And then there is the Vortex 1-4X25mm Viper PST with its lighted, Luke Skywalker type retical(s) for the low low price of $500 Retail. Yikes! lol

The Viper 2-7X32mm has several different reticals to choose from and is around $280 Retail...I bet you can't tell the difference between 1X and 2X from the treestand at 7 in the mourning! lol

Probably one of the best sellers, in the 'low power' end of the scope market for us has been the Leupold VX3 1.75-6X32mm unit, and the Weaver Grandslam 1-5X33mm. That little bit of extra objective lens size really 'shines' in low light!

While we don't move many of the VXII's any more, the VXII 2-7X33mm would be just as good as the VX3 in this application and this unit costs less.

And don't overlook the Burris 2-7X35mm Fullfield II...while Burris quality has suffered as of late, the $200ish price tag for what you get with this particular scope, ain't all that bad!

The Weaver Grandslam 1.5-5X32 is an excellent scope, and should be had for around the $300 mark! Try on the Weaver GS 1.5-5X32, I bet you like it!

longdayjake
May 13, 2010, 10:29 AM
I voted for the vx-II. Simply because you are not looking at enough magnification for it to really make a difference. I absolutely love my vx-III but I need it for long distance work and I was willing to pay the extra bucks so that I could clearly see way out there.

USSR
May 13, 2010, 10:38 AM
So you're claiming Leupold has not improved their best lens coatings in 40 years?

Nope, I stated that the lense coatings were "slightly improved". But the basic design of the scopes go back many, many decades. Also, I stated that I have several Leupolds and like them a lot, but there are several other optic companies out there that are doing more R&D and bringing out more current technology optics at more reasonable prices. Just calling a spade a spade.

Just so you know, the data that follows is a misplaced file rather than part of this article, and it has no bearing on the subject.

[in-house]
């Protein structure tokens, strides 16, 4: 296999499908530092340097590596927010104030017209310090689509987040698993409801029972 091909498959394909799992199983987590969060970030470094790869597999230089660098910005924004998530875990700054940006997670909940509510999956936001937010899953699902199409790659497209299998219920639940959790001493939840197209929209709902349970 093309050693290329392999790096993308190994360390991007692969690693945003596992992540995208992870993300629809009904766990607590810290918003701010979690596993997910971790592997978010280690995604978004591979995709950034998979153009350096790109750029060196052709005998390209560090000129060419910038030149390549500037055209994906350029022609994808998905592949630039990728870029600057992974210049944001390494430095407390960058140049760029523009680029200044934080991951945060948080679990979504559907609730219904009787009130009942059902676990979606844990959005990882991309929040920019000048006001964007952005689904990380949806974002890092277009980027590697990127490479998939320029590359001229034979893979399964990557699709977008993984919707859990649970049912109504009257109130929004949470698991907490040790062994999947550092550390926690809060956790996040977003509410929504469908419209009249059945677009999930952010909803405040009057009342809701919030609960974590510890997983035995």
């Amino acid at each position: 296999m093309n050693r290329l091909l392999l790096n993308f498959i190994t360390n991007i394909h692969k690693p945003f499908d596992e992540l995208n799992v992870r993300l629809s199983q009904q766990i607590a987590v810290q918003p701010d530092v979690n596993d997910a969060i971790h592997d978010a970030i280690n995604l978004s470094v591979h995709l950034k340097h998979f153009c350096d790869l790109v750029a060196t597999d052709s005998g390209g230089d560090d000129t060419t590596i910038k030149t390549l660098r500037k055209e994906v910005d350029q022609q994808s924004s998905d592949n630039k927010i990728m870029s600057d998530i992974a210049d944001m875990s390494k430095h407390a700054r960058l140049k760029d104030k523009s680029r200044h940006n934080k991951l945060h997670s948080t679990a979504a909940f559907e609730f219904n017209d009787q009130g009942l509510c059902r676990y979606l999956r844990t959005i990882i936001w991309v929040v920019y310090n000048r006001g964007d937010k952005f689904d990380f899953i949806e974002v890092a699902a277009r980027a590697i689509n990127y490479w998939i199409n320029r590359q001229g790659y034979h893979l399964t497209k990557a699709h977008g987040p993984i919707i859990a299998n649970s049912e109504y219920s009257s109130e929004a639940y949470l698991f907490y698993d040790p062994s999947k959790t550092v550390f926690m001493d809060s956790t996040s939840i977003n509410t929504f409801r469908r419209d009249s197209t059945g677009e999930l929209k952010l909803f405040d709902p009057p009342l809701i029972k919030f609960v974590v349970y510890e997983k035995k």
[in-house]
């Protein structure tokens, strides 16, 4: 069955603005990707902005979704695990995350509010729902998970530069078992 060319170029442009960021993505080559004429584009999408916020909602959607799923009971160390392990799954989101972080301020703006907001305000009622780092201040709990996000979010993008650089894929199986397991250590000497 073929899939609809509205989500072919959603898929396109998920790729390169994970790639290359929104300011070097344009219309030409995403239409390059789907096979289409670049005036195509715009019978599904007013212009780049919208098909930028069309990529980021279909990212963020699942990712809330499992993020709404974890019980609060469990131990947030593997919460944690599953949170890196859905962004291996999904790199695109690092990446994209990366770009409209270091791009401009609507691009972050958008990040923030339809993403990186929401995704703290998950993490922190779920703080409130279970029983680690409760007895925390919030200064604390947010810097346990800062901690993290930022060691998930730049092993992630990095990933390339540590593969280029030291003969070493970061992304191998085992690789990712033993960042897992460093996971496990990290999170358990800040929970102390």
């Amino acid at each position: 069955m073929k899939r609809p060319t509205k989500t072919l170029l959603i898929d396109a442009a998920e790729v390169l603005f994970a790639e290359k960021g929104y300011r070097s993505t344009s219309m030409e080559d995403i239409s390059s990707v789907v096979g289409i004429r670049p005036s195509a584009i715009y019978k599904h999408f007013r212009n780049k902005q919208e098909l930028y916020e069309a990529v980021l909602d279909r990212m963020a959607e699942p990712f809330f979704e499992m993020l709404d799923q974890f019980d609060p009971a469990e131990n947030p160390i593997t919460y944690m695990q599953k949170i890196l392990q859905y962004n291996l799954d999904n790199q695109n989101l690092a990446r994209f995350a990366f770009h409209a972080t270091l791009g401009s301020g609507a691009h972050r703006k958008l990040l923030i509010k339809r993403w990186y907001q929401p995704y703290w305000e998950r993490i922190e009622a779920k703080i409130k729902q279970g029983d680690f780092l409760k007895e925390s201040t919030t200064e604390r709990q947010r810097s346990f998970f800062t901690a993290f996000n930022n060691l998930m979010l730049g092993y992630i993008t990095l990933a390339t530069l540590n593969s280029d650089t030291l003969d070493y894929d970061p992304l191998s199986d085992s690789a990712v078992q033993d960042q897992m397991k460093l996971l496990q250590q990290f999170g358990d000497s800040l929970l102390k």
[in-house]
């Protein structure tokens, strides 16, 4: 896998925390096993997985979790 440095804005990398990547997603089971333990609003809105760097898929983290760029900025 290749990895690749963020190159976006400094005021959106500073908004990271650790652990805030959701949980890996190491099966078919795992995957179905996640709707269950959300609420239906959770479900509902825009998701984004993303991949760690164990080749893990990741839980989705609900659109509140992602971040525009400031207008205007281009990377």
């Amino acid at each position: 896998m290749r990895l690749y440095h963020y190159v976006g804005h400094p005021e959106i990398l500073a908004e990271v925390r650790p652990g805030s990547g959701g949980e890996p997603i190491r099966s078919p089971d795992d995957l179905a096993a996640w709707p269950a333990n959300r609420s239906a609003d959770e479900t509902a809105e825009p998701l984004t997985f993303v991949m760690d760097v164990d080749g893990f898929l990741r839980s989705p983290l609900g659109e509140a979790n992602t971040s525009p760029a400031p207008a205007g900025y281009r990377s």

Don

Fumbler
May 13, 2010, 10:40 AM
The new VX-3 has better lens coatings than my VX-III, so that would be an improvement

Lets not get confused.

Just so everyone's on the same page, there's the old Vari-X line of scopes and the newer VX named scopes.
The old Vari-X III is equivalent to the new VX-II, the old Vari-X II is equivalent to the new VX-I, etc.
The newer VX-3 is a higher quality scope than the old Vari-X III.

Leupold basically bumped all their old scopes down one notch when the VX-3 came out.

IMO the VX-II would work just fine, but I don't have as much money as many other people. The VX-3 is definitely better, but not worth $100 more to me.

I used to hate Leupold simply because everyone around me thinks they're the best but no one could tell me exactly why they were good.
There are other cheaper alternatives, some with even more features.
However IMO Leupold still cuts the best glass unless you go for high dollar stuff. Center to edge distortion on a $200 Leupold is better than a $400 Bushnell Elite.
I'll take good center to edge distortion, decent coatings, coarse but solid wind/elev adjustments, and the Leupold warranty over crappy glass with 100 coatings and 1/8" click adjustments any day.

P.B.Walsh
May 13, 2010, 11:14 AM
What kind of customer service does Weaver and Vortex have?

The Weaver 1-5x24mm looks a bit more promising, and the Vortex mentioned looks good also, but I hate the look of a 1-4 with a 32mm oblective, it just looks plain weird to me.

I just really like the fact that I can get M1 turrets from the Leupold custom shop, I know ya'll are going to hate on me for this, but I like that availibility to use my turrets if it's neccesary. This might be the one thing that is pushing me towards Leupold, can Weaver or Vortex do this?

Thanks, this is a great help to me,
P.B.Walsh

Maverick223
May 13, 2010, 12:17 PM